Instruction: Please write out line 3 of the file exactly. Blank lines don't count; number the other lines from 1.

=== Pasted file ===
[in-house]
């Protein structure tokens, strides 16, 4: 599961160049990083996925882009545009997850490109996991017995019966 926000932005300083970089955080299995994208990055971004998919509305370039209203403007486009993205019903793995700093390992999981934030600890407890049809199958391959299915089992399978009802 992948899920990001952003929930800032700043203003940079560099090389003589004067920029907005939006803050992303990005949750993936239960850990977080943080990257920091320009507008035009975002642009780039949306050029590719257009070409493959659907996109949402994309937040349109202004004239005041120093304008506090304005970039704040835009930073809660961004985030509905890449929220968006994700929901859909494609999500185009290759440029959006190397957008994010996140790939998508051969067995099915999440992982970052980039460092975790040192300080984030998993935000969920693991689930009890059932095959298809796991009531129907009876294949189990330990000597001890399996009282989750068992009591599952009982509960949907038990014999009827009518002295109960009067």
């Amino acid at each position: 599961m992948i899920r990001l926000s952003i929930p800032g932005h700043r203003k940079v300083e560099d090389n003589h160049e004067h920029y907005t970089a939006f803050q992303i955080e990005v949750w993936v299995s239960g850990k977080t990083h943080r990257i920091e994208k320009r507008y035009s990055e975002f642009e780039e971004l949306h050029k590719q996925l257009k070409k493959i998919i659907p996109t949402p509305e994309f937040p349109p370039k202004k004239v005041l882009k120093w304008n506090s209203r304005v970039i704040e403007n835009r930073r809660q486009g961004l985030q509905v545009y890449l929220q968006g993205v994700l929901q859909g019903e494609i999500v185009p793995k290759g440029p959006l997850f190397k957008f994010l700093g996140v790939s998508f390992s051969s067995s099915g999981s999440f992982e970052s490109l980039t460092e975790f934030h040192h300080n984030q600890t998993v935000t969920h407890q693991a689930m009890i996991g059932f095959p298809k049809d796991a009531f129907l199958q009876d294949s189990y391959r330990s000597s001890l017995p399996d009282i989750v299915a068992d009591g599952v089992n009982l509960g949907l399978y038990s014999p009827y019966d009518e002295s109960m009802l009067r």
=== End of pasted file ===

């Amino acid at each position: 599961m992948i899920r990001l926000s952003i929930p800032g932005h700043r203003k940079v300083e560099d090389n003589h160049e004067h920029y907005t970089a939006f803050q992303i955080e990005v949750w993936v299995s239960g850990k977080t990083h943080r990257i920091e994208k320009r507008y035009s990055e975002f642009e780039e971004l949306h050029k590719q996925l257009k070409k493959i998919i659907p996109t949402p509305e994309f937040p349109p370039k202004k004239v005041l882009k120093w304008n506090s209203r304005v970039i704040e403007n835009r930073r809660q486009g961004l985030q509905v545009y890449l929220q968006g993205v994700l929901q859909g019903e494609i999500v185009p793995k290759g440029p959006l997850f190397k957008f994010l700093g996140v790939s998508f390992s051969s067995s099915g999981s999440f992982e970052s490109l980039t460092e975790f934030h040192h300080n984030q600890t998993v935000t969920h407890q693991a689930m009890i996991g059932f095959p298809k049809d796991a009531f129907l199958q009876d294949s189990y391959r330990s000597s001890l017995p399996d009282i989750v299915a068992d009591g599952v089992n009982l509960g949907l399978y038990s014999p009827y019966d009518e002295s109960m009802l009067r």